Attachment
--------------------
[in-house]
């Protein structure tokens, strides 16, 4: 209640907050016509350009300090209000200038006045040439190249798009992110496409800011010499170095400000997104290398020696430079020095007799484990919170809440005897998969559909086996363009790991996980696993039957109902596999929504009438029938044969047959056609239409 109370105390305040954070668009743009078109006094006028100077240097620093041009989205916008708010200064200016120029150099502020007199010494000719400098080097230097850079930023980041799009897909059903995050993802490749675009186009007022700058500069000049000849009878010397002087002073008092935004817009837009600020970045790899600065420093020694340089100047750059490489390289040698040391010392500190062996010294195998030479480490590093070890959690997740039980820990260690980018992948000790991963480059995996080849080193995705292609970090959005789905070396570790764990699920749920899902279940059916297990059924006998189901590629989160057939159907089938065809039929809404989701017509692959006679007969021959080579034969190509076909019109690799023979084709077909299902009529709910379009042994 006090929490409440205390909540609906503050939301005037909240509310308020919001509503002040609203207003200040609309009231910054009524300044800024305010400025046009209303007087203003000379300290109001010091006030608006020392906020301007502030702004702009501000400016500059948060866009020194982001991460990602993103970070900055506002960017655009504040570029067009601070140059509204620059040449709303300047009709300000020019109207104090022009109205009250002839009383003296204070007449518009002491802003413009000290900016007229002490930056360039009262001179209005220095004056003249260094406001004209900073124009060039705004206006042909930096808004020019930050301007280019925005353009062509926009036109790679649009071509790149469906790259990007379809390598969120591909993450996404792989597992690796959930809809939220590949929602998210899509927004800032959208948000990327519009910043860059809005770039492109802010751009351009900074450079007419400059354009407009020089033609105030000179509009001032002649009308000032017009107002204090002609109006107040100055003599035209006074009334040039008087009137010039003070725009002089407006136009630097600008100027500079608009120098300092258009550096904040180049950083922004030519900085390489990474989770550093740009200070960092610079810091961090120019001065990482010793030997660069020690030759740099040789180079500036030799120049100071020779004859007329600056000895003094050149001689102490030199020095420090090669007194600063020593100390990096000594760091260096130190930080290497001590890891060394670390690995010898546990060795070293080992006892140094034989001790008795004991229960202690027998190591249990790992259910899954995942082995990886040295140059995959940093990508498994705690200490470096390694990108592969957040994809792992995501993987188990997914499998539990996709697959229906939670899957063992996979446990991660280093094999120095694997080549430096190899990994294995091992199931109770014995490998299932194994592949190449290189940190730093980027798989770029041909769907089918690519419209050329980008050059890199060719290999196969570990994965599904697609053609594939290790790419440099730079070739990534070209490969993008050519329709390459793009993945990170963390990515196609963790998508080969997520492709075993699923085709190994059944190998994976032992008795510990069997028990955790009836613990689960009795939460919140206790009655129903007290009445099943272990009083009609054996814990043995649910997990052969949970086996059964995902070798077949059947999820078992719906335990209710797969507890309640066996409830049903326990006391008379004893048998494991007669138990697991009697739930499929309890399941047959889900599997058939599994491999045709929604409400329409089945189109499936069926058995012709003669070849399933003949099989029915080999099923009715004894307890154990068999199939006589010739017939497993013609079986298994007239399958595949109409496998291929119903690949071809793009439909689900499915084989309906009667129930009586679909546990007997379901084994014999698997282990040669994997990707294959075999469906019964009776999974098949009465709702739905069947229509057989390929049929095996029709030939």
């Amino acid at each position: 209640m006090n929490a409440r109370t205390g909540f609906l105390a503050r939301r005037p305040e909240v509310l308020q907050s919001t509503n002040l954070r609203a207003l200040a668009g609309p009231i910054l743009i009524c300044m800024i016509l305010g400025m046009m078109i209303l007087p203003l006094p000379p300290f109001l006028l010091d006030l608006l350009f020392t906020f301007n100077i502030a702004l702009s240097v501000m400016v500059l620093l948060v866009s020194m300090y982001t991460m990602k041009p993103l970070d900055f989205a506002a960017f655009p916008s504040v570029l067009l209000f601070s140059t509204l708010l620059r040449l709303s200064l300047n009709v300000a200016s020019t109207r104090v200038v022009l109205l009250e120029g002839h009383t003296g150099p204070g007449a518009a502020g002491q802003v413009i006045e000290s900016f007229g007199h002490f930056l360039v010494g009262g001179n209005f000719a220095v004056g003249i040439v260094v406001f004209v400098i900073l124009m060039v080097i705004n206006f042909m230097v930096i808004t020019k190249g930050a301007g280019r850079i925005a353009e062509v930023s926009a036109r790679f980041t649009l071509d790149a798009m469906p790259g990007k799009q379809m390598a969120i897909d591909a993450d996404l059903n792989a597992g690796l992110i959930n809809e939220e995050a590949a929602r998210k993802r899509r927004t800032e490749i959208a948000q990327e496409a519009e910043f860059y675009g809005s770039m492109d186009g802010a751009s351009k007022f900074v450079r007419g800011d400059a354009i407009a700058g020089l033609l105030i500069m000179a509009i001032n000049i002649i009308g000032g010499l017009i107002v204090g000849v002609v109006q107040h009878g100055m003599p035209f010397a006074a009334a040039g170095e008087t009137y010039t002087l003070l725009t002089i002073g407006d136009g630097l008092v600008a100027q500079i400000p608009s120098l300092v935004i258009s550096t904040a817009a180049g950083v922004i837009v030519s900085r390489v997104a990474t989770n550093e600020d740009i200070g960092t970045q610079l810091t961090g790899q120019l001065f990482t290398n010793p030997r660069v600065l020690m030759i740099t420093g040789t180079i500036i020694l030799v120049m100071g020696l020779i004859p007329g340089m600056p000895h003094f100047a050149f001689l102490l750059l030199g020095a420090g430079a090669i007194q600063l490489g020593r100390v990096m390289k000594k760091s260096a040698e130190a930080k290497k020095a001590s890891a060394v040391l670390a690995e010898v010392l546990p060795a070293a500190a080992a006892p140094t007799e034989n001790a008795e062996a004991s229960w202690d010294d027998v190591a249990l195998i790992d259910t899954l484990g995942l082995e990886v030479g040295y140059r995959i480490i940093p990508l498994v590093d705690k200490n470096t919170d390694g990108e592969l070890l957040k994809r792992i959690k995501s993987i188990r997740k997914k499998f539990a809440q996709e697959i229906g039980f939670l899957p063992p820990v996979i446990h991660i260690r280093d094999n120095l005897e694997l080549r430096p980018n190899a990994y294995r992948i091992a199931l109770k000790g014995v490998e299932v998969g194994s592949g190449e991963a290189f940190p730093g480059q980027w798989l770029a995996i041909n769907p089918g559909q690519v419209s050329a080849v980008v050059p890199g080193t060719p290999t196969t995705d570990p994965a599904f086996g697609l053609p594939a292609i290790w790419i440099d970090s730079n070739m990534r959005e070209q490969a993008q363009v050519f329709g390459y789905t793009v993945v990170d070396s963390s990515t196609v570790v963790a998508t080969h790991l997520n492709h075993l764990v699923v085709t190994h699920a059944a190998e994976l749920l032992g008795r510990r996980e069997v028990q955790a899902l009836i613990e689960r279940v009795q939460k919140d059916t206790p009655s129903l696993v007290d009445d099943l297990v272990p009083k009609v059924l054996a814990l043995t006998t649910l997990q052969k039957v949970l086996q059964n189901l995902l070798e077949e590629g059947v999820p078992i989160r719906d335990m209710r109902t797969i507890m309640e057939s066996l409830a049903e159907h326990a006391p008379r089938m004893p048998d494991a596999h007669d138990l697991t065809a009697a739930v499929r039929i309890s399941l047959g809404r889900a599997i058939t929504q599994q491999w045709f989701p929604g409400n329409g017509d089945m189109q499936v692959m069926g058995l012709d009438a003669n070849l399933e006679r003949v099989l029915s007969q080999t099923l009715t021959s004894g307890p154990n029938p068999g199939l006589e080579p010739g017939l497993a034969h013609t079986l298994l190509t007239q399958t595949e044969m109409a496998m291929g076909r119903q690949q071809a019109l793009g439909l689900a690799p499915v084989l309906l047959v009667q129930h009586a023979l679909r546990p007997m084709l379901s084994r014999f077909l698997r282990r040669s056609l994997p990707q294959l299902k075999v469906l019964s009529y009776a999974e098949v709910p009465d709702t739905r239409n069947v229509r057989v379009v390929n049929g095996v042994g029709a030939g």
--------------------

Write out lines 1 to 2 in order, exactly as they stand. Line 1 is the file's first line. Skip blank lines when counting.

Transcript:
[in-house]
């Protein structure tokens, strides 16, 4: 209640907050016509350009300090209000200038006045040439190249798009992110496409800011010499170095400000997104290398020696430079020095007799484990919170809440005897998969559909086996363009790991996980696993039957109902596999929504009438029938044969047959056609239409 109370105390305040954070668009743009078109006094006028100077240097620093041009989205916008708010200064200016120029150099502020007199010494000719400098080097230097850079930023980041799009897909059903995050993802490749675009186009007022700058500069000049000849009878010397002087002073008092935004817009837009600020970045790899600065420093020694340089100047750059490489390289040698040391010392500190062996010294195998030479480490590093070890959690997740039980820990260690980018992948000790991963480059995996080849080193995705292609970090959005789905070396570790764990699920749920899902279940059916297990059924006998189901590629989160057939159907089938065809039929809404989701017509692959006679007969021959080579034969190509076909019109690799023979084709077909299902009529709910379009042994 006090929490409440205390909540609906503050939301005037909240509310308020919001509503002040609203207003200040609309009231910054009524300044800024305010400025046009209303007087203003000379300290109001010091006030608006020392906020301007502030702004702009501000400016500059948060866009020194982001991460990602993103970070900055506002960017655009504040570029067009601070140059509204620059040449709303300047009709300000020019109207104090022009109205009250002839009383003296204070007449518009002491802003413009000290900016007229002490930056360039009262001179209005220095004056003249260094406001004209900073124009060039705004206006042909930096808004020019930050301007280019925005353009062509926009036109790679649009071509790149469906790259990007379809390598969120591909993450996404792989597992690796959930809809939220590949929602998210899509927004800032959208948000990327519009910043860059809005770039492109802010751009351009900074450079007419400059354009407009020089033609105030000179509009001032002649009308000032017009107002204090002609109006107040100055003599035209006074009334040039008087009137010039003070725009002089407006136009630097600008100027500079608009120098300092258009550096904040180049950083922004030519900085390489990474989770550093740009200070960092610079810091961090120019001065990482010793030997660069020690030759740099040789180079500036030799120049100071020779004859007329600056000895003094050149001689102490030199020095420090090669007194600063020593100390990096000594760091260096130190930080290497001590890891060394670390690995010898546990060795070293080992006892140094034989001790008795004991229960202690027998190591249990790992259910899954995942082995990886040295140059995959940093990508498994705690200490470096390694990108592969957040994809792992995501993987188990997914499998539990996709697959229906939670899957063992996979446990991660280093094999120095694997080549430096190899990994294995091992199931109770014995490998299932194994592949190449290189940190730093980027798989770029041909769907089918690519419209050329980008050059890199060719290999196969570990994965599904697609053609594939290790790419440099730079070739990534070209490969993008050519329709390459793009993945990170963390990515196609963790998508080969997520492709075993699923085709190994059944190998994976032992008795510990069997028990955790009836613990689960009795939460919140206790009655129903007290009445099943272990009083009609054996814990043995649910997990052969949970086996059964995902070798077949059947999820078992719906335990209710797969507890309640066996409830049903326990006391008379004893048998494991007669138990697991009697739930499929309890399941047959889900599997058939599994491999045709929604409400329409089945189109499936069926058995012709003669070849399933003949099989029915080999099923009715004894307890154990068999199939006589010739017939497993013609079986298994007239399958595949109409496998291929119903690949071809793009439909689900499915084989309906009667129930009586679909546990007997379901084994014999698997282990040669994997990707294959075999469906019964009776999974098949009465709702739905069947229509057989390929049929095996029709030939």